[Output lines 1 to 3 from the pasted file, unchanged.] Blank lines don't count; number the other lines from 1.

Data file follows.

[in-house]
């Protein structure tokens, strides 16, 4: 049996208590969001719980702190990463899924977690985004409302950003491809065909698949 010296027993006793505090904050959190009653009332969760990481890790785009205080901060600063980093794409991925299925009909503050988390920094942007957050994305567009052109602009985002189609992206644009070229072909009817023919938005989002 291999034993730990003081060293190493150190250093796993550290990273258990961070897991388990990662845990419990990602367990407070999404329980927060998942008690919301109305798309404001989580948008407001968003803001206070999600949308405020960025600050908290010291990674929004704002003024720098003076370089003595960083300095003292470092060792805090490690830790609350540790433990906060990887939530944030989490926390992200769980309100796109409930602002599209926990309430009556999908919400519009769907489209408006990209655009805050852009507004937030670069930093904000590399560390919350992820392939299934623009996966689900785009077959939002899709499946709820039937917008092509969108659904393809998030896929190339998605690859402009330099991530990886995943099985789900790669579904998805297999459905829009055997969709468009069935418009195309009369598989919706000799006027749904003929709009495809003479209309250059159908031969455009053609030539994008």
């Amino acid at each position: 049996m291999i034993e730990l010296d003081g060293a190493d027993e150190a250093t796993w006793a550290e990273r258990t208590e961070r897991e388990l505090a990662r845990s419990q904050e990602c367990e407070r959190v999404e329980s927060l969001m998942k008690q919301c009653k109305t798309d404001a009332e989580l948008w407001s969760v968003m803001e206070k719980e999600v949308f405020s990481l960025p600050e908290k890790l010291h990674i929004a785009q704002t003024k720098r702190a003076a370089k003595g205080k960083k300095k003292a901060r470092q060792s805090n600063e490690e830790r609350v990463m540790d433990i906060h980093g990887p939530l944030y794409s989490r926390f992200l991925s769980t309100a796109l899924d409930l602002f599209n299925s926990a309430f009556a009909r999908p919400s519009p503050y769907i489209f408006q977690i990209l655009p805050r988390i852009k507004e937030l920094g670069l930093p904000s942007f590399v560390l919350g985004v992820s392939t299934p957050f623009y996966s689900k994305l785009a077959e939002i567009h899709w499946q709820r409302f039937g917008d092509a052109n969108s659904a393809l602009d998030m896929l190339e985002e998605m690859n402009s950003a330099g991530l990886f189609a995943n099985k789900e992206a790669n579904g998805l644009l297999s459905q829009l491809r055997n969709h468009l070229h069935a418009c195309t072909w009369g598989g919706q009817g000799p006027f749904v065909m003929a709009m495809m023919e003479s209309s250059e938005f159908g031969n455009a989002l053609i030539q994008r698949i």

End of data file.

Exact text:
[in-house]
């Protein structure tokens, strides 16, 4: 049996208590969001719980702190990463899924977690985004409302950003491809065909698949 010296027993006793505090904050959190009653009332969760990481890790785009205080901060600063980093794409991925299925009909503050988390920094942007957050994305567009052109602009985002189609992206644009070229072909009817023919938005989002 291999034993730990003081060293190493150190250093796993550290990273258990961070897991388990990662845990419990990602367990407070999404329980927060998942008690919301109305798309404001989580948008407001968003803001206070999600949308405020960025600050908290010291990674929004704002003024720098003076370089003595960083300095003292470092060792805090490690830790609350540790433990906060990887939530944030989490926390992200769980309100796109409930602002599209926990309430009556999908919400519009769907489209408006990209655009805050852009507004937030670069930093904000590399560390919350992820392939299934623009996966689900785009077959939002899709499946709820039937917008092509969108659904393809998030896929190339998605690859402009330099991530990886995943099985789900790669579904998805297999459905829009055997969709468009069935418009195309009369598989919706000799006027749904003929709009495809003479209309250059159908031969455009053609030539994008």
């Amino acid at each position: 049996m291999i034993e730990l010296d003081g060293a190493d027993e150190a250093t796993w006793a550290e990273r258990t208590e961070r897991e388990l505090a990662r845990s419990q904050e990602c367990e407070r959190v999404e329980s927060l969001m998942k008690q919301c009653k109305t798309d404001a009332e989580l948008w407001s969760v968003m803001e206070k719980e999600v949308f405020s990481l960025p600050e908290k890790l010291h990674i929004a785009q704002t003024k720098r702190a003076a370089k003595g205080k960083k300095k003292a901060r470092q060792s805090n600063e490690e830790r609350v990463m540790d433990i906060h980093g990887p939530l944030y794409s989490r926390f992200l991925s769980t309100a796109l899924d409930l602002f599209n299925s926990a309430f009556a009909r999908p919400s519009p503050y769907i489209f408006q977690i990209l655009p805050r988390i852009k507004e937030l920094g670069l930093p904000s942007f590399v560390l919350g985004v992820s392939t299934p957050f623009y996966s689900k994305l785009a077959e939002i567009h899709w499946q709820r409302f039937g917008d092509a052109n969108s659904a393809l602009d998030m896929l190339e985002e998605m690859n402009s950003a330099g991530l990886f189609a995943n099985k789900e992206a790669n579904g998805l644009l297999s459905q829009l491809r055997n969709h468009l070229h069935a418009c195309t072909w009369g598989g919706q009817g000799p006027f749904v065909m003929a709009m495809m023919e003479s209309s250059e938005f159908g031969n455009a989002l053609i030539q994008r698949i």